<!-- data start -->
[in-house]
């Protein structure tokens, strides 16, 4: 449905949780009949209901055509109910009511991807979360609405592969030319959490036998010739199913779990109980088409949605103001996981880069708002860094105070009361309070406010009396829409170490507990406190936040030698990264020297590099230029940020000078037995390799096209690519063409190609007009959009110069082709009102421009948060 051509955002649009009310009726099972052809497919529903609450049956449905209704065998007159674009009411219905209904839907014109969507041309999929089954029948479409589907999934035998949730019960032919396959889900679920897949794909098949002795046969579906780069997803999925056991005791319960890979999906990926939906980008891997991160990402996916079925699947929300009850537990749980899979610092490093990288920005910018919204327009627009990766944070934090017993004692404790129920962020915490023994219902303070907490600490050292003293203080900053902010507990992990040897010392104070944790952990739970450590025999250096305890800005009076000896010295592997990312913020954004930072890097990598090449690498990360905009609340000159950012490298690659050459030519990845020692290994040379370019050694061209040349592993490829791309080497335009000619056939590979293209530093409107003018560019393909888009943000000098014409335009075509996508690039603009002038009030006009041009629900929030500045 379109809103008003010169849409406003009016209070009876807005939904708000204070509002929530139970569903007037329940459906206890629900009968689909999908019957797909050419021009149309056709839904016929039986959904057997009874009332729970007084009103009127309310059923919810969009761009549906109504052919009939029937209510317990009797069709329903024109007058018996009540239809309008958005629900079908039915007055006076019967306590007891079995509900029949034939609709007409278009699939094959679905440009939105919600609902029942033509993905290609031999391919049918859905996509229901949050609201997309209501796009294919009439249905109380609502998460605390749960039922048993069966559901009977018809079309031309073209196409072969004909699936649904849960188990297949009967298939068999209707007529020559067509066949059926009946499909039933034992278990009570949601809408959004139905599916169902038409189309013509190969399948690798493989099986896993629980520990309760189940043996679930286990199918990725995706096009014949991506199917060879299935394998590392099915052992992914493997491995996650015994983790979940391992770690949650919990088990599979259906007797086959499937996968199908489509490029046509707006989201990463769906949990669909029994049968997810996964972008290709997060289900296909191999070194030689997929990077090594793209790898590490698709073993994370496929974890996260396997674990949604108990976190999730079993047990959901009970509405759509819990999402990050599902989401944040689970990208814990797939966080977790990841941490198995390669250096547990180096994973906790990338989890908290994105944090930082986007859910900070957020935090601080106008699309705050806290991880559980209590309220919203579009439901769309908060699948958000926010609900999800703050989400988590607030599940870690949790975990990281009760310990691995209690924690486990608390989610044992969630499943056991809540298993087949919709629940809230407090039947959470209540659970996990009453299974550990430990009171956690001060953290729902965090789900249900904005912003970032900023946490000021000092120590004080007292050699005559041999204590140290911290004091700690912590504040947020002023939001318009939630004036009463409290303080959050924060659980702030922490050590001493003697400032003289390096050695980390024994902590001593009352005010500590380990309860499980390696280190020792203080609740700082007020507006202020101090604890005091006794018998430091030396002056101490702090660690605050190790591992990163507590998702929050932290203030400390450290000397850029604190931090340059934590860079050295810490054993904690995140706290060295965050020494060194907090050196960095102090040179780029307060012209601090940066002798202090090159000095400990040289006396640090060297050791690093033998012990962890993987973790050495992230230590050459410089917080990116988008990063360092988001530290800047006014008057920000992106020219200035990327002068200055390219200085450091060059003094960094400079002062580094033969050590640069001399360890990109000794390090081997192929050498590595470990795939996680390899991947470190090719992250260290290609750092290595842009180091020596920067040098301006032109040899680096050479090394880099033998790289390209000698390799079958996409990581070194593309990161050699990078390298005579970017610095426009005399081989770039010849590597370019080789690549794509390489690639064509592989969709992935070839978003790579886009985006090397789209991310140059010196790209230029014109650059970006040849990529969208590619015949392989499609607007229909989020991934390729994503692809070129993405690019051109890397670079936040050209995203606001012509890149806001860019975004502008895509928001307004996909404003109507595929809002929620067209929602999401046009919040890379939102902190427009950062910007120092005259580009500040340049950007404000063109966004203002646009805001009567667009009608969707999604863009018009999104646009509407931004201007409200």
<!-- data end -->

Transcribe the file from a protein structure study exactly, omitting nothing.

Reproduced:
[in-house]
């Protein structure tokens, strides 16, 4: 449905949780009949209901055509109910009511991807979360609405592969030319959490036998010739199913779990109980088409949605103001996981880069708002860094105070009361309070406010009396829409170490507990406190936040030698990264020297590099230029940020000078037995390799096209690519063409190609007009959009110069082709009102421009948060 051509955002649009009310009726099972052809497919529903609450049956449905209704065998007159674009009411219905209904839907014109969507041309999929089954029948479409589907999934035998949730019960032919396959889900679920897949794909098949002795046969579906780069997803999925056991005791319960890979999906990926939906980008891997991160990402996916079925699947929300009850537990749980899979610092490093990288920005910018919204327009627009990766944070934090017993004692404790129920962020915490023994219902303070907490600490050292003293203080900053902010507990992990040897010392104070944790952990739970450590025999250096305890800005009076000896010295592997990312913020954004930072890097990598090449690498990360905009609340000159950012490298690659050459030519990845020692290994040379370019050694061209040349592993490829791309080497335009000619056939590979293209530093409107003018560019393909888009943000000098014409335009075509996508690039603009002038009030006009041009629900929030500045 379109809103008003010169849409406003009016209070009876807005939904708000204070509002929530139970569903007037329940459906206890629900009968689909999908019957797909050419021009149309056709839904016929039986959904057997009874009332729970007084009103009127309310059923919810969009761009549906109504052919009939029937209510317990009797069709329903024109007058018996009540239809309008958005629900079908039915007055006076019967306590007891079995509900029949034939609709007409278009699939094959679905440009939105919600609902029942033509993905290609031999391919049918859905996509229901949050609201997309209501796009294919009439249905109380609502998460605390749960039922048993069966559901009977018809079309031309073209196409072969004909699936649904849960188990297949009967298939068999209707007529020559067509066949059926009946499909039933034992278990009570949601809408959004139905599916169902038409189309013509190969399948690798493989099986896993629980520990309760189940043996679930286990199918990725995706096009014949991506199917060879299935394998590392099915052992992914493997491995996650015994983790979940391992770690949650919990088990599979259906007797086959499937996968199908489509490029046509707006989201990463769906949990669909029994049968997810996964972008290709997060289900296909191999070194030689997929990077090594793209790898590490698709073993994370496929974890996260396997674990949604108990976190999730079993047990959901009970509405759509819990999402990050599902989401944040689970990208814990797939966080977790990841941490198995390669250096547990180096994973906790990338989890908290994105944090930082986007859910900070957020935090601080106008699309705050806290991880559980209590309220919203579009439901769309908060699948958000926010609900999800703050989400988590607030599940870690949790975990990281009760310990691995209690924690486990608390989610044992969630499943056991809540298993087949919709629940809230407090039947959470209540659970996990009453299974550990430990009171956690001060953290729902965090789900249900904005912003970032900023946490000021000092120590004080007292050699005559041999204590140290911290004091700690912590504040947020002023939001318009939630004036009463409290303080959050924060659980702030922490050590001493003697400032003289390096050695980390024994902590001593009352005010500590380990309860499980390696280190020792203080609740700082007020507006202020101090604890005091006794018998430091030396002056101490702090660690605050190790591992990163507590998702929050932290203030400390450290000397850029604190931090340059934590860079050295810490054993904690995140706290060295965050020494060194907090050196960095102090040179780029307060012209601090940066002798202090090159000095400990040289006396640090060297050791690093033998012990962890993987973790050495992230230590050459410089917080990116988008990063360092988001530290800047006014008057920000992106020219200035990327002068200055390219200085450091060059003094960094400079002062580094033969050590640069001399360890990109000794390090081997192929050498590595470990795939996680390899991947470190090719992250260290290609750092290595842009180091020596920067040098301006032109040899680096050479090394880099033998790289390209000698390799079958996409990581070194593309990161050699990078390298005579970017610095426009005399081989770039010849590597370019080789690549794509390489690639064509592989969709992935070839978003790579886009985006090397789209991310140059010196790209230029014109650059970006040849990529969208590619015949392989499609607007229909989020991934390729994503692809070129993405690019051109890397670079936040050209995203606001012509890149806001860019975004502008895509928001307004996909404003109507595929809002929620067209929602999401046009919040890379939102902190427009950062910007120092005259580009500040340049950007404000063109966004203002646009805001009567667009009608969707999604863009018009999104646009509407931004201007409200």